Picophytoplankton cell counts from R/V Thomas G. Thompson TT049, TT053 cruises in the Arabian Sea in 1995 (U.S. JGOFS Arabian Sea project)

Website: https://www.bco-dmo.org/dataset/2558
Version: July 9, 2001
Version Date: 2001-07-09

Project
» U.S. JGOFS Arabian Sea (Arabian Sea)

Program
» U.S. Joint Global Ocean Flux Study (U.S. JGOFS)
ContributorsAffiliationRole
Olson, RobertWoods Hole Oceanographic Institution (WHOI)Principal Investigator
Chandler, Cynthia L.Woods Hole Oceanographic Institution (WHOI BCO-DMO)BCO-DMO Data Manager


Dataset Description

Picophytoplankton cell counts


Acquisition Description

See Platform deployments for cruise specific documentation


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Parameters

ParameterDescriptionUnits
eventevent number from event log
stastation number from event log
sta_stdArabian Sea standard station identifier
castCTD rosette cast number from event log
botCTD rosette bottle number
depth_nnominal sample depth meters
coccus_sSynechococcus cells/milliliter
coccus_pProchlorococcus cells/milliliter
phyto_e_uultra eukaryotic phytoplankton cells/milliliter


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Instruments

Dataset-specific Instrument Name
Niskin Bottle
Generic Instrument Name
Niskin bottle
Dataset-specific Description
CTD/Niskin Rosette bottles.
Generic Instrument Description
A Niskin bottle (a next generation water sampler based on the Nansen bottle) is a cylindrical, non-metallic water collection device with stoppers at both ends. The bottles can be attached individually on a hydrowire or deployed in 12, 24, or 36 bottle Rosette systems mounted on a frame and combined with a CTD. Niskin bottles are used to collect discrete water samples for a range of measurements including pigments, nutrients, plankton, etc.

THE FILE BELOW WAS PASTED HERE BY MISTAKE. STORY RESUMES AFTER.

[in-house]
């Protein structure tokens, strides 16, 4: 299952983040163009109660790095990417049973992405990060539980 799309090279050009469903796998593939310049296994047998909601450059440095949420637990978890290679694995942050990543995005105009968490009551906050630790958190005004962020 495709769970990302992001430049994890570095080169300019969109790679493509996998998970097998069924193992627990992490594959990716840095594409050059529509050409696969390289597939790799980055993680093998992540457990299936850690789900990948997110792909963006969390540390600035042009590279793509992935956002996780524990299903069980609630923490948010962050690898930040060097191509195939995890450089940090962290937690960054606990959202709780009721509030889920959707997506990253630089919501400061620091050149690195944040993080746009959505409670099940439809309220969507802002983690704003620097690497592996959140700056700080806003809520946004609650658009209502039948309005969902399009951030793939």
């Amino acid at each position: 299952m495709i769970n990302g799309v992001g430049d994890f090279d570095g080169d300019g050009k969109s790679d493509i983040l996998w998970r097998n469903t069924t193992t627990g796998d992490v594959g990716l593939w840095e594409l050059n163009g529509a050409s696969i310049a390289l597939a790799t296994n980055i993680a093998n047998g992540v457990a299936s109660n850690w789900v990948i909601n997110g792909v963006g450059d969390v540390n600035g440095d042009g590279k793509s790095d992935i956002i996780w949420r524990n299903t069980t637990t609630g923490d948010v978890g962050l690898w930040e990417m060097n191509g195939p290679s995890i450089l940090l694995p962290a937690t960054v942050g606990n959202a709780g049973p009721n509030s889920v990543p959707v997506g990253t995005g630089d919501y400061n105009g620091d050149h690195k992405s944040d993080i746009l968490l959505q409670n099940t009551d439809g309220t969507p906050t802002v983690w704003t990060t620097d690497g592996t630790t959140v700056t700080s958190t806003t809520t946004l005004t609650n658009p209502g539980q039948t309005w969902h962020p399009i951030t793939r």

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Deployments

TT049

Website
Platform
R/V Thomas G. Thompson
Start Date
1995-07-17
End Date
1995-08-15
Description
Acquisition Description
PI: Robert Olson of: Woods Hole Oceanographic Institution dataset: Picophytoplankton cell counts dates: July 18, 1995 to August 11, 1995 location: N: 22.5001 S: 9.9966 W: 57.2997 E: 68.7507 project/cruise: Arabian Sea/TTN-049 - Process Cruise 4 (Middle SW Monsoon) ship: Thomas Thompson PI Note: Our data on picophytoplankton counts were obtained by flow cytometry of preserved samples (0.1% glutaraldehyde, stored in liquid nitrogen). Samples collected from CTD/rosette bottle casts, usually 12 depths per station. Rob Olson Biology Department Woods Hole Oceanographic Institution March 18, 1997 Notes on revised picophytoplankton data for TTN049, Process Cruise 4 Two important changes were made: 1. Correction was made for a software flaw which resulted in miscalculation of the analysis time and thus produced a 10%-15% error in cell numbers. 2. Cells observed in deep secondary chlorophyll maxima at the sub-oxic zone and previously classified as picoeukaryotes were reclassified as Prochlorophytes.

TT053

Website
Platform